Gas Welding Explanation and Tutorials!

gas welding

Gas welding is another broad term (like Arc welding) that describes a process or welding that uses gas to heat your metal for welding as well as your rod or filler metal. However, filler metal is not always needed or used.

Another common term used for this process is oxy fuel welding. What's the most popular way to weld with gas? Answer: Oxy Acetylene welding.

Gas welding basically is gas used as the fuel, and then it's mixed with oxygen, or sometimes it's mixed with air and you use this combination to create the flame which will be hot enough to melt your metal.

As described in the cutting torch article, the mixture of oxygen and the gas are mixed in the welding torch or cutting torch tip, not the body of the torch assembly.

The welding torch (which is usually detachable from the torch base assembly and can be replaced with the cutting torch attachment and vice-versa) gives you the ability to regulate the the flame and therefore the heat you apply to your metal and rod (filler metal).

gas welding diagram

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As I explained above, Oxy Acetylene was the common gas used for oxyfuel welding. However, another was introduced, and it's called MAPP (see below).

The main purpose of the welding torch flame is to create a highly focused flame that has the required heat to melt metal and therefore create a pool of molten metal.

The torch flame also protects the pool of molten metal from atmosphere contaminants as you weld.

Gases which are not good for gas welding are natural gas, butane, and propane. Although many people do use propane for their cutting torch since it does not cost as much as acetylene.

The reason that these gases are not good for gas welding are due to the fact that the heat from the flame is not high enough to for a highly focused welding procedure. It can also cause oxidation during welding, and oxidation is the enemy of welders.

Get The Entire Oxy Acetylene Welding DVD Here (Highly Recommended).

Here Are The Common Gas Welding Processes:

Pressure Gas Welding: This is a welding process that is not used very often because the heat is not as high as the other processes, but is commonly used for welding lead.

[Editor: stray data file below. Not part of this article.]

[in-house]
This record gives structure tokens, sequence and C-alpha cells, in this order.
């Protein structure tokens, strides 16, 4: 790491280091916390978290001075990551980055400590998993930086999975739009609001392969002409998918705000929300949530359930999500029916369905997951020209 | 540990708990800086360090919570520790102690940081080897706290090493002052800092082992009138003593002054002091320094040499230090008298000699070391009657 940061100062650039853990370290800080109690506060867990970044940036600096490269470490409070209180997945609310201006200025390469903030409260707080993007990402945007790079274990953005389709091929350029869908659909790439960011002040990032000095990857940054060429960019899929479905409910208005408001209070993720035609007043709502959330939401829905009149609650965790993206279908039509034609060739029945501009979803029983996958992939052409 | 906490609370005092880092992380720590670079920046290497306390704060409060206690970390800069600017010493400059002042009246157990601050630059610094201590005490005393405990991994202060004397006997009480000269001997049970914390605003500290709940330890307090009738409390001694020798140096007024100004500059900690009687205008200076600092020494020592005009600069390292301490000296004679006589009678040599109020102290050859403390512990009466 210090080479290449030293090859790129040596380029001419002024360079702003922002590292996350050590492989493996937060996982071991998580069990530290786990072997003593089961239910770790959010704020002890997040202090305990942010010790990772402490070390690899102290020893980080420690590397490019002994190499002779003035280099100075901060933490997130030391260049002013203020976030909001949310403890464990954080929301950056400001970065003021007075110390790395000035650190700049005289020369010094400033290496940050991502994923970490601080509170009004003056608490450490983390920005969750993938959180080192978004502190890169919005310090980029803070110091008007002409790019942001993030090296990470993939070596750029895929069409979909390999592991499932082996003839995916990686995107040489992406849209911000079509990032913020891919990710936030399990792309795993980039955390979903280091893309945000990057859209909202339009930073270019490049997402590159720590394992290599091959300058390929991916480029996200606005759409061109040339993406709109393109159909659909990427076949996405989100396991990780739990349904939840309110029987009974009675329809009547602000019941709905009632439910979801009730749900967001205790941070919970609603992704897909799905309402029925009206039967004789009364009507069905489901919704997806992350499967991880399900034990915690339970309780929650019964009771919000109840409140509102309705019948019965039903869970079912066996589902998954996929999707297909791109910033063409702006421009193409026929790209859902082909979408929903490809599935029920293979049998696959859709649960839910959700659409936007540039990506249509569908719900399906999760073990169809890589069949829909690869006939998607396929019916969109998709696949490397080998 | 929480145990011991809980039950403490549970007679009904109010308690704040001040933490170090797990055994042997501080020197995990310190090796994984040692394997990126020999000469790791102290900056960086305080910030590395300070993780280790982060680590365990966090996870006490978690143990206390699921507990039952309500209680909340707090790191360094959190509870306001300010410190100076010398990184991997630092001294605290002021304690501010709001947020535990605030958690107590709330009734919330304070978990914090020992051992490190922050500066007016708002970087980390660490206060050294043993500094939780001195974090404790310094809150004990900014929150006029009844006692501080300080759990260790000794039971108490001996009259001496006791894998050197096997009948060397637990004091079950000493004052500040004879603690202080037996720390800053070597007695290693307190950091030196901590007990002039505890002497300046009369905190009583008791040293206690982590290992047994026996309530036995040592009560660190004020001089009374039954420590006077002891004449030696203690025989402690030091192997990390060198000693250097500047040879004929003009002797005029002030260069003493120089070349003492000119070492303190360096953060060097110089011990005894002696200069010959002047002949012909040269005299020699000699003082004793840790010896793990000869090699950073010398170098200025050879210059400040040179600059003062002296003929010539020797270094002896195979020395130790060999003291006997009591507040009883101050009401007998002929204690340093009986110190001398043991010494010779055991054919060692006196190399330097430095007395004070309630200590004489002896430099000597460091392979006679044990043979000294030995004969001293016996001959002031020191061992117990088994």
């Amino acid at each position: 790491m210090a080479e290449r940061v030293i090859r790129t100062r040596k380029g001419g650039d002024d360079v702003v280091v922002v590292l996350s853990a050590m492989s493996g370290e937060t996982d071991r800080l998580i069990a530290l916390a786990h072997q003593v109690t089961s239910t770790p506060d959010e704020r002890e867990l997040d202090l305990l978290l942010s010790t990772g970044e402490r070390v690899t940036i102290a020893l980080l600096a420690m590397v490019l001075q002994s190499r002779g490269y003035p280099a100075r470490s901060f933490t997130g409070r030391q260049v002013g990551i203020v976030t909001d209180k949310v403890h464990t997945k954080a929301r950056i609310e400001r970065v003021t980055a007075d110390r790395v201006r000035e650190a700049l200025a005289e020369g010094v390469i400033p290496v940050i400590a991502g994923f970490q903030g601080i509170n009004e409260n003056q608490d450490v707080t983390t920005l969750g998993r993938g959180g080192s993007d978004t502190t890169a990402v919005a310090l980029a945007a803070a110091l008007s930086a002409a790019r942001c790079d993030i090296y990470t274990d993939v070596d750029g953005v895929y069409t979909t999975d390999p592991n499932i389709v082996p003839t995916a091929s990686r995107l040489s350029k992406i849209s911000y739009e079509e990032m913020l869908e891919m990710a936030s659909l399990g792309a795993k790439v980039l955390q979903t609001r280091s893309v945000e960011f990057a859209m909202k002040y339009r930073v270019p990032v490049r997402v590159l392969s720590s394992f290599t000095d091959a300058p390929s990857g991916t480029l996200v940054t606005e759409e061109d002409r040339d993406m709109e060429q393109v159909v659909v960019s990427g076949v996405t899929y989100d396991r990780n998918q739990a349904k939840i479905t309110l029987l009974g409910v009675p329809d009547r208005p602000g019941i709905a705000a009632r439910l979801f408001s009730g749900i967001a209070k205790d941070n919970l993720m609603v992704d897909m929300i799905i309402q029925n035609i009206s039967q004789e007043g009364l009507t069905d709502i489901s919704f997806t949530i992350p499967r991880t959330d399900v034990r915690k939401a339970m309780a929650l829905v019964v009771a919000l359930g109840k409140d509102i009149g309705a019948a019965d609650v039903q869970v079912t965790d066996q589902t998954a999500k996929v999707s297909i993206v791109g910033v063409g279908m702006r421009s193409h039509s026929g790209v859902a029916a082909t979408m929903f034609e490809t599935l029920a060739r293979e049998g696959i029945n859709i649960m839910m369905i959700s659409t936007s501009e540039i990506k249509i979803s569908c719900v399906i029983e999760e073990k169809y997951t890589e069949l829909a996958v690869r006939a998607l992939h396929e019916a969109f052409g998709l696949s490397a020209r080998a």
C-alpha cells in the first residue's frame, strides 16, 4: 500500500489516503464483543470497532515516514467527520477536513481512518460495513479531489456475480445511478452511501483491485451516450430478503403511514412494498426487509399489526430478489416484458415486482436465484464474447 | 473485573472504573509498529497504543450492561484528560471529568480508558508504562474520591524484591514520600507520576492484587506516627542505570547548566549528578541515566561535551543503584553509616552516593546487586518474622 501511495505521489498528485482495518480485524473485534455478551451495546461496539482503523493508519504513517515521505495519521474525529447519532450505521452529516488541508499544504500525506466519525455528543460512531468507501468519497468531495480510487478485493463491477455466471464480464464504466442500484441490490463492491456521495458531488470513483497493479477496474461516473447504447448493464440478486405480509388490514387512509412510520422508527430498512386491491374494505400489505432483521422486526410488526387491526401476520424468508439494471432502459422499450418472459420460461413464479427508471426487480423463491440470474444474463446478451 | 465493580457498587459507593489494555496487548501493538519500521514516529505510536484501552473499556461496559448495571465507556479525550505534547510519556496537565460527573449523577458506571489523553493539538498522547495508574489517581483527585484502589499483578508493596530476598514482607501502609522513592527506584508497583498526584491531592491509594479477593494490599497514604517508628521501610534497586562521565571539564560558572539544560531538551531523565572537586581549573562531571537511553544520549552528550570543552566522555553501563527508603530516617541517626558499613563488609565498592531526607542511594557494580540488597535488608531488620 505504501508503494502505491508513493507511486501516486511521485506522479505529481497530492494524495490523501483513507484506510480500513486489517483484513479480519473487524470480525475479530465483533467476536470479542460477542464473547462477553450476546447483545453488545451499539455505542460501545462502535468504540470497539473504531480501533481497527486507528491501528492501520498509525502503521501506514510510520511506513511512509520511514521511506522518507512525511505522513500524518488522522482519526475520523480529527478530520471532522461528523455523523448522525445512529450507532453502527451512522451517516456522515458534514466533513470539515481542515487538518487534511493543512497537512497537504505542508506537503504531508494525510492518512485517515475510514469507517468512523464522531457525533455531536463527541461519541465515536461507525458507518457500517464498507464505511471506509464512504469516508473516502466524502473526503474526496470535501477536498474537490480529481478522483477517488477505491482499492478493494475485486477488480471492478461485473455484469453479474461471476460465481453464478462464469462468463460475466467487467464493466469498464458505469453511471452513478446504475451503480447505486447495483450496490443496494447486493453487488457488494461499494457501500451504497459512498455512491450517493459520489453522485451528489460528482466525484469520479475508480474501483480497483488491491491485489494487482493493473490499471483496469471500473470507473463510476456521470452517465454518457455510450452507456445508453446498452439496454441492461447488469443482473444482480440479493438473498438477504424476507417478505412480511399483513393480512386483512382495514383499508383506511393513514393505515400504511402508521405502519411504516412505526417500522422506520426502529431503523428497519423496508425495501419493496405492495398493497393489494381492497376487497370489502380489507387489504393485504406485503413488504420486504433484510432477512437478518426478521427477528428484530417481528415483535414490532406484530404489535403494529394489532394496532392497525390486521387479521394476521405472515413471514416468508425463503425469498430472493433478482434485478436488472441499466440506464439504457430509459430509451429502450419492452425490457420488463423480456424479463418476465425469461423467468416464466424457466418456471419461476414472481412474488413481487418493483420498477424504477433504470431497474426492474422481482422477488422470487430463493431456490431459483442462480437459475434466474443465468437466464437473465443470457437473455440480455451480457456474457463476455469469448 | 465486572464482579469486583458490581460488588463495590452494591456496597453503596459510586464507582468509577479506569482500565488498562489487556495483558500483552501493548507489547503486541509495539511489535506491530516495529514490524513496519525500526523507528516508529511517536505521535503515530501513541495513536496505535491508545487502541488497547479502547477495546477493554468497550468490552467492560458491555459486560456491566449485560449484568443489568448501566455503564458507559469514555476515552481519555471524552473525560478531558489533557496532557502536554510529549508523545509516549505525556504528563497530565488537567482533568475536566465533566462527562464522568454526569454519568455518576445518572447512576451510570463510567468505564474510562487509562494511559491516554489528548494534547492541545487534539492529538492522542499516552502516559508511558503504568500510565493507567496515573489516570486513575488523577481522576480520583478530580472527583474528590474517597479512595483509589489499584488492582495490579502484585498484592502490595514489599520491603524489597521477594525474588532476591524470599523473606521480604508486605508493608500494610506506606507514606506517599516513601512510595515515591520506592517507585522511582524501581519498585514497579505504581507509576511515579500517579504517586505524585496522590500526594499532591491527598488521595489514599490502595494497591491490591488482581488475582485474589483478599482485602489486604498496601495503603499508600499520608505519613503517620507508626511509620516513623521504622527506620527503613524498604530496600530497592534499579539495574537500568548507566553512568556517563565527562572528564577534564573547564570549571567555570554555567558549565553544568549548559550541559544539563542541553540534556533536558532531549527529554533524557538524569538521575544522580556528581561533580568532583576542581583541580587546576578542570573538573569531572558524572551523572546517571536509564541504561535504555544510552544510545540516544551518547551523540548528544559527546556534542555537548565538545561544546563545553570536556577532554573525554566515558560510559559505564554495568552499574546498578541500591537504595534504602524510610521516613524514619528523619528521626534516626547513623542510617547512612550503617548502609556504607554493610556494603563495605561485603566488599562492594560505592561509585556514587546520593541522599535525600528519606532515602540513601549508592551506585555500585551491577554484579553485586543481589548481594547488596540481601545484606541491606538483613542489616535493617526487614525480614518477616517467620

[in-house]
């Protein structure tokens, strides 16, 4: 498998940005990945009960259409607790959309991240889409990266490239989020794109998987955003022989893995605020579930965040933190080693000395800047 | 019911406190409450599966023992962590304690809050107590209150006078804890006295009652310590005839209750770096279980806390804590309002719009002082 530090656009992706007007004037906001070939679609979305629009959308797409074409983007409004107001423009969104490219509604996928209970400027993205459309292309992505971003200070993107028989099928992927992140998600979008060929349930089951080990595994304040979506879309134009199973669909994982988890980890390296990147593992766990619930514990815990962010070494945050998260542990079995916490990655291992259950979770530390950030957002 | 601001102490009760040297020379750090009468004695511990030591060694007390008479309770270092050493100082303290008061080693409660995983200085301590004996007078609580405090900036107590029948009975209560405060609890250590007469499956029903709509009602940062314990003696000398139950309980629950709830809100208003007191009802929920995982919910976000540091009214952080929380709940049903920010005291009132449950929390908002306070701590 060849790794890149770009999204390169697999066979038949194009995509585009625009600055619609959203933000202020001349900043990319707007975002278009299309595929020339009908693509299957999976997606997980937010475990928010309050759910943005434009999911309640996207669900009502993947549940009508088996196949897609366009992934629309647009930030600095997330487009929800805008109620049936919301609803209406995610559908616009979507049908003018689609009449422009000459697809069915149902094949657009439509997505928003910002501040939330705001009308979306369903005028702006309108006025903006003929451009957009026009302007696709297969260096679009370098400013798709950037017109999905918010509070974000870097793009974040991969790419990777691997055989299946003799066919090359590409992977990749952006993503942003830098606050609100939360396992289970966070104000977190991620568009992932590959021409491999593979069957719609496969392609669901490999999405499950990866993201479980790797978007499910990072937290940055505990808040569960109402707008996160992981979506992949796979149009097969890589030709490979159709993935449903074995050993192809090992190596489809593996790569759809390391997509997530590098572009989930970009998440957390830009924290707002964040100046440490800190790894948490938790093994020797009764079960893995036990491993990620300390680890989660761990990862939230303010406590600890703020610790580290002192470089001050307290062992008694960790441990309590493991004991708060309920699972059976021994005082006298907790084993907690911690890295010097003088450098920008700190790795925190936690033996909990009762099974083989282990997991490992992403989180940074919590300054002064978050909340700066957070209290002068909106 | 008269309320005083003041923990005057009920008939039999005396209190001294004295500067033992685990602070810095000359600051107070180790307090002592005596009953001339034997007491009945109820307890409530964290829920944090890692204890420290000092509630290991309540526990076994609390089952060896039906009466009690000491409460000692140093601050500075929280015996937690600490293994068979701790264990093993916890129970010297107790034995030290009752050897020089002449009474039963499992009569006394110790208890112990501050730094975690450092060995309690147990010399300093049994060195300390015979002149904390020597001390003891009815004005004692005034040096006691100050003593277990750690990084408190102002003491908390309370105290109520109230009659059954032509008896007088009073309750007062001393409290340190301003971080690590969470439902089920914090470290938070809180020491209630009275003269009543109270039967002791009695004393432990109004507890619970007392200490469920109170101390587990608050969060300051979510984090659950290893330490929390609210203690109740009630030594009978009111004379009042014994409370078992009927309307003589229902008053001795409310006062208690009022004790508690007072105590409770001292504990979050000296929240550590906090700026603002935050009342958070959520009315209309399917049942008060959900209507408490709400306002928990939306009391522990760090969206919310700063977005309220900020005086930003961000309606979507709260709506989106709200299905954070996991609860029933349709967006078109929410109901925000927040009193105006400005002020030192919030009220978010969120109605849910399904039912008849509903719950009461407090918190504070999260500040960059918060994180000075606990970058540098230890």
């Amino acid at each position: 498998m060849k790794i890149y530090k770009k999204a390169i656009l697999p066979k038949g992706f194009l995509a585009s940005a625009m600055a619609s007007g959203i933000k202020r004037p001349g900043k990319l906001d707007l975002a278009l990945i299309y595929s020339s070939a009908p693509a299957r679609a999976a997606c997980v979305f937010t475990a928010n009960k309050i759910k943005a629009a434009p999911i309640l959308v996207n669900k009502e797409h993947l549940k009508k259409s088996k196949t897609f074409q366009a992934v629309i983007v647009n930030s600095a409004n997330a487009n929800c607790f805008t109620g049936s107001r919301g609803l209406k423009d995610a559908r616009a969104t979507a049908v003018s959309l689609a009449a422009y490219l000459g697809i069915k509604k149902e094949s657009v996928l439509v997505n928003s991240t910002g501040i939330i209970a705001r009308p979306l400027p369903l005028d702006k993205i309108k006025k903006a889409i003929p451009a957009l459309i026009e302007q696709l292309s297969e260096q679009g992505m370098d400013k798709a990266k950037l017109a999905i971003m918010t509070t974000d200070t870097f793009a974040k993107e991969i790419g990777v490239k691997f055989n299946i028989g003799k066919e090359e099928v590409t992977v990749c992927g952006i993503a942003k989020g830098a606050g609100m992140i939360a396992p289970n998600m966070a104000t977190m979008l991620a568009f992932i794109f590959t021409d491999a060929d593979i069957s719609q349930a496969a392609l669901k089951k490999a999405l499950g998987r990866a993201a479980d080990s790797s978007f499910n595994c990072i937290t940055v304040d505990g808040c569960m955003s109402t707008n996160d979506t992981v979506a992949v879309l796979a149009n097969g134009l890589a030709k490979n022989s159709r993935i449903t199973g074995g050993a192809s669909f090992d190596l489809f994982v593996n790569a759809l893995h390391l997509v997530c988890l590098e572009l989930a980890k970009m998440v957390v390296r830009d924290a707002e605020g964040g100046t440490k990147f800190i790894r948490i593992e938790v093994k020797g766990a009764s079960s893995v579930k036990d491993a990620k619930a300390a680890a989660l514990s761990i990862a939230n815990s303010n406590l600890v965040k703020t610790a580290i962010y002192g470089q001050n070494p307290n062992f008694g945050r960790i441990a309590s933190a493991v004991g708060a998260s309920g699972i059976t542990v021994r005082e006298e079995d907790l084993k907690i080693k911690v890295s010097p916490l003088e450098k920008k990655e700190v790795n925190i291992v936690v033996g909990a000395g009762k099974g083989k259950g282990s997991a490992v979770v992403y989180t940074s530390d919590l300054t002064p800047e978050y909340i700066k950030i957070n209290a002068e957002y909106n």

It's a process where the a combination of pressure and flames are spread across the surfaces to be welded together all at the same time.  So you use both pressure and heat to create the weld. The gas used is usually Acetylene, and filler metal is not used.  

Oxy Hydrogen Welding: When hydrogen and oxygen combusts heat is produced in this welding process.

Much like other welding processes, you will not use any pressure and filler metal is used, if necessary.

The reason this process is not as popular is because the flare has no color. And if you don't have color in your flame it's hard to regulate and adjust the hydrogen and oxygen.

If you need to weld metal with that requires low temperature then this may be something to look into.

Air Acetylene Welding: If you will be doing any soldering or brazing copper pipe this is may be a good choice. To create the weld, heat is created as a result of air and acetylene combustion. You will not use any pressure, and as usual, you will use filler metal as needed or not at all depending on the situation.

Oxy Acetylene Welding: This is a very popular way to gas weld because it produces a lot of heat as a result of acetylene and oxygen combustion, and it's relatively easy to regulate. Pressure and rod (filler metal) is used as needed depending on the project.

MAPP Gas Welding: MAPP gas is gas that is stabilized and is a mix of of methylacetylene (propyne) and propadiene. This gas is trademarked by the Linde Group. With a MAPP gas kit you will usually see the standard gauges (for acetylene), and standard tips and torches.

With MAPP you will get a cone (the flare) that is up to two times longer than acetylene which may make it a good choice for brazing.

I have no opinion on it. Let me know your thoughts on this or any other  welding procedure. Oxy Acetylene is the most common method and I have the most knowledge in it (which isn't all the immense).

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